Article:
Wednesday, February 27, 2013

A Night at the Theater

   Tuesday evening I went with my grand daughter Britton to attend a concert at the Triple Door, a dinner theater in downtown Seattle. Linda had arranged this as a Valentine's treat then ended up being out of town. Britton was gracious enough to fill in for Grandma Linda and we had a great time.  We had great seats as our table was only thirty feet away from the performer, Led Kaapana, a well known Hawaiian vocalist and slack key guitar virtuoso. The concert was very fun. It was obvious that the performer was having a good time as he told a lot of jokes and laughed a lot. Britton's reaction to the concert and the whole experience was also a little entertaining at times.

A view of audience at the Triple Door dinner theater

    The dinner was wonderful and yet not outrageously priced. Our dinner ended up costing less than the concert tickets.  However, part of that was due the the fact that Britton turned out to be a pretty cheap date. There were all sorts of wonderful things on the menu, most of it Southeast Asian.  I ordered the wild ginger fragrant duck, while I had just about persuaded Britton to try the Phad Thai noodles with chicken. At this point the waiter advised Britton that they also had chicken nuggets although they weren't listed on the menu.  Britton's eyes lit up and she was on that like the proverbial duck on a june bug. Kid comfort food easily carried the day.

   Britton enjoyed her chicken nuggets and even remarked how much better they were than normal chicken nuggets. Since we had paid a bit more than one would pay for chicken nuggets at McDonald's I was glad to hear we had gotten improved quality as well.  Britton ordered a root beer to go with the chicken nuggets. My only mistake of the evening was allowing a refill on her root beer. My penance for this error in judgement was to escort Britton to the ladies room three times before we headed home.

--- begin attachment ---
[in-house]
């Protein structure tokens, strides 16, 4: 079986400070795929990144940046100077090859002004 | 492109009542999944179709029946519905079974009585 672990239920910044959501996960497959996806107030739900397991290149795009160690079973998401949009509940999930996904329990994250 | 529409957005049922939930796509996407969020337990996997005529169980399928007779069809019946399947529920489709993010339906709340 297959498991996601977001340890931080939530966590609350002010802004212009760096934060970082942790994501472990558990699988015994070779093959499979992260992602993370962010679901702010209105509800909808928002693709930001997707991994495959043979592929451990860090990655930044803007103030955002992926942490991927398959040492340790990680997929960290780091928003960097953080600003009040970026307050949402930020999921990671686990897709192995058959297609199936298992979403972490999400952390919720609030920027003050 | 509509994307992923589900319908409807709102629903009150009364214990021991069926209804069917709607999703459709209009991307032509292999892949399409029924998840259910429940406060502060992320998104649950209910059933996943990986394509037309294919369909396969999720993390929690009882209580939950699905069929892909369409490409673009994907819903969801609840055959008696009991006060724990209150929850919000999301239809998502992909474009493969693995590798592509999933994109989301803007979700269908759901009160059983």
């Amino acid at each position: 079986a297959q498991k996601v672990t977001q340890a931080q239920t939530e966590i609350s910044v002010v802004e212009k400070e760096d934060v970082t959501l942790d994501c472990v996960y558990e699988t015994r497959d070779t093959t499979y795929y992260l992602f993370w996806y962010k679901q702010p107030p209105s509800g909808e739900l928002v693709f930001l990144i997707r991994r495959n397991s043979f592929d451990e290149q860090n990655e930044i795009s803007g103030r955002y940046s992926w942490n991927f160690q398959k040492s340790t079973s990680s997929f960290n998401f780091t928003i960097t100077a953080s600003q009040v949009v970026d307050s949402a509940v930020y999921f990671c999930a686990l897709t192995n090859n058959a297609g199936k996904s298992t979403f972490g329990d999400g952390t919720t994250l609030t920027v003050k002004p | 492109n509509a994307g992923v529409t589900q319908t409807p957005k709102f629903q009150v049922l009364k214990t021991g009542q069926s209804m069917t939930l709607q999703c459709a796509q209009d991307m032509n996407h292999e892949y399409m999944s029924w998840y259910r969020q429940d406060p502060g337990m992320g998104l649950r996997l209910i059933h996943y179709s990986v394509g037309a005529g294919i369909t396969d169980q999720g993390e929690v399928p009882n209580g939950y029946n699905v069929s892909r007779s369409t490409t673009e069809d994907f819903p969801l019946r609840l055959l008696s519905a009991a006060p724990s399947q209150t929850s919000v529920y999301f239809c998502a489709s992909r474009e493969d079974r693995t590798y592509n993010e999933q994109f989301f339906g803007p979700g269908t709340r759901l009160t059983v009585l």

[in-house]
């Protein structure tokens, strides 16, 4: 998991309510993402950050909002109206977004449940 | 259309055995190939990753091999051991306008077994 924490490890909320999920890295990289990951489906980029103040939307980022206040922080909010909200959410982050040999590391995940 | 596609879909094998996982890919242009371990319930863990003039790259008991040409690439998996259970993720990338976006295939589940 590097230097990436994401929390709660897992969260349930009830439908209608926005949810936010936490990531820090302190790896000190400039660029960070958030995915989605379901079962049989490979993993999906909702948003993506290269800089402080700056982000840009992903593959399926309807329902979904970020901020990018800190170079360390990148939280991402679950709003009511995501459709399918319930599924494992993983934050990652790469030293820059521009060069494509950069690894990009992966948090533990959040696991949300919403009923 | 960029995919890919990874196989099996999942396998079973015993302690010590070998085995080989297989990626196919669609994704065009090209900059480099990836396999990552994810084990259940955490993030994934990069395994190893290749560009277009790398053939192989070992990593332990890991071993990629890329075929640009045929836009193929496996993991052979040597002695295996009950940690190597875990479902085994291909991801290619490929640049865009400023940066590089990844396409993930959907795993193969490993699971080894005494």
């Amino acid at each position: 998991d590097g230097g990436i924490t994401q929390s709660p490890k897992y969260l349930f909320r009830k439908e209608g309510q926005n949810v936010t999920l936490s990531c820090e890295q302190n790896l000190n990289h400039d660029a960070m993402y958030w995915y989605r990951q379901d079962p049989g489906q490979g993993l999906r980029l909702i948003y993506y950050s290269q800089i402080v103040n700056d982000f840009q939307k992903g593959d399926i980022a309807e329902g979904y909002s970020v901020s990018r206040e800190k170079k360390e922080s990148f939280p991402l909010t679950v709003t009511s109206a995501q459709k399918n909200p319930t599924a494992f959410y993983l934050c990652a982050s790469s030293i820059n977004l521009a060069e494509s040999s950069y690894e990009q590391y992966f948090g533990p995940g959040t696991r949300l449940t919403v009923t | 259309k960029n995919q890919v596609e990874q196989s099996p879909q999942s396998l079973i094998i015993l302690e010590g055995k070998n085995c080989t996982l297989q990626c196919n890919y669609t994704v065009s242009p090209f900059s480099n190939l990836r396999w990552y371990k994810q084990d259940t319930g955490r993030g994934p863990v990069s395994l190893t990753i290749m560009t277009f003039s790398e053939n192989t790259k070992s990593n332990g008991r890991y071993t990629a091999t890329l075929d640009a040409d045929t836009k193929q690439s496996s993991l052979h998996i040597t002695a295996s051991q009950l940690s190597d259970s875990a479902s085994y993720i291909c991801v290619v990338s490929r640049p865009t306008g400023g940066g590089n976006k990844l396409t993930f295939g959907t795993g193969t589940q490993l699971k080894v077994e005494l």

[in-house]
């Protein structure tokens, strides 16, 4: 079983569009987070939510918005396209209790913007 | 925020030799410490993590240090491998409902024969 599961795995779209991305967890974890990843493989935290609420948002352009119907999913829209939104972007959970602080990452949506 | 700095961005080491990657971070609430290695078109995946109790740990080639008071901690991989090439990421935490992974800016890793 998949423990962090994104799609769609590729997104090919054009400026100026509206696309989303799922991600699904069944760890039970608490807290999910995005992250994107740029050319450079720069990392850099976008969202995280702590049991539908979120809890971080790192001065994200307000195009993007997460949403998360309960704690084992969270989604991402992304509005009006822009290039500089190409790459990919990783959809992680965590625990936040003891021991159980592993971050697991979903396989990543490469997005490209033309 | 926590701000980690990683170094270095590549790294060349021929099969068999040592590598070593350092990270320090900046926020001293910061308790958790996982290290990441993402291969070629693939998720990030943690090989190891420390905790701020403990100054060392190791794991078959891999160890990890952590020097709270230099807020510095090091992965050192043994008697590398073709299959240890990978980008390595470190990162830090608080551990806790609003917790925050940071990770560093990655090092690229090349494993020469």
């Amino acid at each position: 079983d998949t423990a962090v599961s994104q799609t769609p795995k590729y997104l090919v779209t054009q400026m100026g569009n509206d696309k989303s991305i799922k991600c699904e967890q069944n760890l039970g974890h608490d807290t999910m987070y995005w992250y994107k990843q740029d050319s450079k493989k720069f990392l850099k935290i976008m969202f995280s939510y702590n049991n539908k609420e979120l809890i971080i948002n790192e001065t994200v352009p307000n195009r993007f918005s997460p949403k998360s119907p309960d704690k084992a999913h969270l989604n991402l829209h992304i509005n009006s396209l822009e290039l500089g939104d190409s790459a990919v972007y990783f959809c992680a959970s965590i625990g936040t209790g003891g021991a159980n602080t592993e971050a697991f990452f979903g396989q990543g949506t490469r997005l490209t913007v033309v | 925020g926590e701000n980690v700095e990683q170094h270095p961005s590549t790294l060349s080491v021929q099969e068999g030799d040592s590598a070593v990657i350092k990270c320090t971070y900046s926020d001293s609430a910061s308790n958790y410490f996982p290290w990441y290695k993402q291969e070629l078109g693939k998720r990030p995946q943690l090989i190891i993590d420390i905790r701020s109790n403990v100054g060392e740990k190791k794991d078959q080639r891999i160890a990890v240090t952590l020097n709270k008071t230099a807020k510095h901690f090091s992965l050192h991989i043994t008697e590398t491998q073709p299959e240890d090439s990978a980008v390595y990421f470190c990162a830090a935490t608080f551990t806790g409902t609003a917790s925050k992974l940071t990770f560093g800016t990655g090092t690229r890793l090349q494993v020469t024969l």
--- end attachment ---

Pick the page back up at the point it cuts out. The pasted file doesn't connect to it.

I enjoyed the duck immensely. It was a bit hard to eat the salad that came with it as it was in rather large pieces and they had turned the lights pretty low by the time I got to the salad.  The duck also came with steamed buns, brown rice, and a sweet plum sauce. The steamed buns were to bread what marshmallows are to candy. They were extremely light and fluffy.  I also had my favorite fancy beverage to accompany a nice meal, San Pellegrino Sparkling Mineral Water.

   I wasn't sure what the dress code might be at a dinner concert like this so I had settled on dressy casual.  When we arrived at the Triple Door I noticed that there were a lot of Hawaiian shirts in the audience. I remarked to Britton that I had missed a good opportunity to wear an Hawaiian shirt. She responded with sage advice that I shouldn't be worried about what I was wearing.

    Led Kaapana explained that the Hawaiians picked up the guitar from Spanish cowboys who came to herd cattle on the islands. When the Spanish left the islands they left some of their guitars behind. What they didn't leave was any kind of instructions for tuning a guitar. The Hawaiians were thus left to their own devices and made up their own tuning for the guitar. This resulted in the Hawaiian slack key guitar style. He also told how he ended up playing the guitar.  He grew up in a large family of about ten kids. They had only two instruments, a ukulele and a guitar. He originally wanted to play the ukulele but he had too many other siblings fighting for the ukulele. Since there was less competition for the guitar he ended up a guitar player.  He had an ukulele on stage with him and he did play a few numbers with the ukulele, but he mostly played the guitar.
Led Kaapana playing the Hawaiian Slack Key Guitar
   I enjoyed the concert very much. I felt badly that Linda missed out. Maybe we can do that another time. I liked Kaapana's music enough that I bought one of his CDs that they were selling at the intermission.  He was pretty amazing with the guitar. I'm sure a real guitar player would have been even more impressed than I was.  However, I have no plans to take up the Hawaiian Slack Key Guitar. I think I have enough on my plate trying to learn half a dozen songs on the ukulele.


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